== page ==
WASHINGTON (Reuters) - The top Republicans in the U.S. Congress displayed a united front on Friday in their drive for coronavirus-related liability protections for businesses, saying such measures will be crucial to talks about future relief legislation.
Senate majority leader Mitch McConnell and House of Representatives Republican leader Kevin McCarthy issued a joint statement redoubling their demands that “Americans on the front lines of this fight must receive strong protections from frivolous lawsuits.”
“Senate and House Republicans agree these protections will be absolutely essential to future discussions surrounding recovery legislation,” they said.
The statement marks a hardening line of demarcation between Republicans and Democrats over the question of business liability as the two sides spar over the prospects of a new coronavirus relief package. Democrats are pushing for nearly $1 trillion in federal assistance to states and local governments.
With half of all U.S. states forging ahead with strategies for easing restrictions on restaurants, retail and other businesses shuttered by the coronavirus crisis, business groups have been pushing for protection against COVID-19-related lawsuits for companies that follow health and safety guidelines.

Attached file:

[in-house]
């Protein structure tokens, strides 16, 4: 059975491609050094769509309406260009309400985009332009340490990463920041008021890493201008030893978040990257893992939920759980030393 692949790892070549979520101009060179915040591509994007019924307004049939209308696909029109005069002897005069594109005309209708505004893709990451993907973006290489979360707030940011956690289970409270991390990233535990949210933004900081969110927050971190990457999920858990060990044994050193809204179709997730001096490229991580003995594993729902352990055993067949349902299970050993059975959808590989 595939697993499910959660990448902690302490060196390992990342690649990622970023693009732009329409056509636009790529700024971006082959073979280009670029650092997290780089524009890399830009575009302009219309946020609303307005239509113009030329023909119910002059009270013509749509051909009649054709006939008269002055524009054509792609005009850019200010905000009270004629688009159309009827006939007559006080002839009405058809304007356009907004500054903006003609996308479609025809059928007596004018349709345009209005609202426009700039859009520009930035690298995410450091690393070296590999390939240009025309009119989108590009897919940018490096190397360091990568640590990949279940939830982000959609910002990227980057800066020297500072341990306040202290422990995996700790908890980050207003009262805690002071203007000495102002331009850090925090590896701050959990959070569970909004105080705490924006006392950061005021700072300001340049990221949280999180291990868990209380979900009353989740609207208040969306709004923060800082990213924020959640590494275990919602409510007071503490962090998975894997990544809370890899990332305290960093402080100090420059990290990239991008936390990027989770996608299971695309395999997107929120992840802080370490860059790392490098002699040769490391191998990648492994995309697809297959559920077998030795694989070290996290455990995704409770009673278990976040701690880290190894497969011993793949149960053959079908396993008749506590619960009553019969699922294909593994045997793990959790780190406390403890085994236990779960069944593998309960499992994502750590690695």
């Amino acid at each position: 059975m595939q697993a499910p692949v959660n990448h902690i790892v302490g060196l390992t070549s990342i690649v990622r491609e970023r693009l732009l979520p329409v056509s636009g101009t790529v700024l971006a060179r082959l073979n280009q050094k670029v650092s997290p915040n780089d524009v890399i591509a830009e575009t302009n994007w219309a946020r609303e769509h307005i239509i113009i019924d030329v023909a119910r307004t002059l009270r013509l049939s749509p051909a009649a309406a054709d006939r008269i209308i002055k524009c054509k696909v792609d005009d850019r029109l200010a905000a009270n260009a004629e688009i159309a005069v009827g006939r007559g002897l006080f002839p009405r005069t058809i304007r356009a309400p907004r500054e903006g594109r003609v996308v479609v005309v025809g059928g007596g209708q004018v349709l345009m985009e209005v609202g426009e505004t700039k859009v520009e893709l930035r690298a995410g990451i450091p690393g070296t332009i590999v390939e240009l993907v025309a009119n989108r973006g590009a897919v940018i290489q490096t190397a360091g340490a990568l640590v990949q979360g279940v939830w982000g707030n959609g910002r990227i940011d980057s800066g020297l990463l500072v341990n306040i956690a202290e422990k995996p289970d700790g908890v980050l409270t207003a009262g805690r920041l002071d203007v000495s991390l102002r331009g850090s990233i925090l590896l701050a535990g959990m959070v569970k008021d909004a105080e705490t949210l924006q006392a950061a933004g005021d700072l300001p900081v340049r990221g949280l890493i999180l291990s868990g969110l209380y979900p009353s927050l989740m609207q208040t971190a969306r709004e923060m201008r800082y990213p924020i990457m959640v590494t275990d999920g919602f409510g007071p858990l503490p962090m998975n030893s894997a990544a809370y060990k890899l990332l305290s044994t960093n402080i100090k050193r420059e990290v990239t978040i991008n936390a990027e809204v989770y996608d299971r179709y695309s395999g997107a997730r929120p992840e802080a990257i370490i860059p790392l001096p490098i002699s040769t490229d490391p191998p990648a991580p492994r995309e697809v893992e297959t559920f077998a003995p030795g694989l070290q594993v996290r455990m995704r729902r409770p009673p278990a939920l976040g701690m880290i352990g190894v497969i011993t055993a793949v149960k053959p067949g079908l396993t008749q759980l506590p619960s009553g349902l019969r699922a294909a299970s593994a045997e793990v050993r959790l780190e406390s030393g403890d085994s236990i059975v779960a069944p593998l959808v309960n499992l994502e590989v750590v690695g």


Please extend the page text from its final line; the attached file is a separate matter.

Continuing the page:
The Trump administration is also pushing for liability safeguards, as well as a reduction in business regulations.
But Democrats have dismissed Republican calls to include liability protections in legislation, saying it could jeopardize workers and coronavirus patients.
White House economic adviser Larry Kudlow said on Friday that liability protections should be included in new legislation among pro-growth measures including payroll tax cuts for workers and business investment expensing.
“We’ll probably come together in a few weeks, and resume the discussions. But our emphasis, I believe, is going to be on future growth incentives,” Kudlow said in an interview with Fox News.
House Speaker Nancy Pelosi said on Thursday that money for state and local governments would form the core of the next legislative package that House Democrats are drafting. Other Democratic priorities include extending broadband access.
With the Senate poised to hold regular sessions next week for the first time since March, the U.S. Capitol’s attending physician issued a six-page document to congressional offices laying out health and safety practices for the sprawling complex.
Dr. Brian Monahan’s guidance strongly urged the use of face masks in congressional workplaces. But Capitol Police will not enforce that suggestion. For those not wearing face masks, a six-foot distance with others is being required. Workers are also being instructed to measure their body temperatures each morning at home before reporting to work.
It was not yet clear when the House of Representatives would return to regular sessions in Washington.
Reporting by David Morgan, Susan Cornwell and Richard Cowan; editing by Jonathan Oatis and Leslie Adler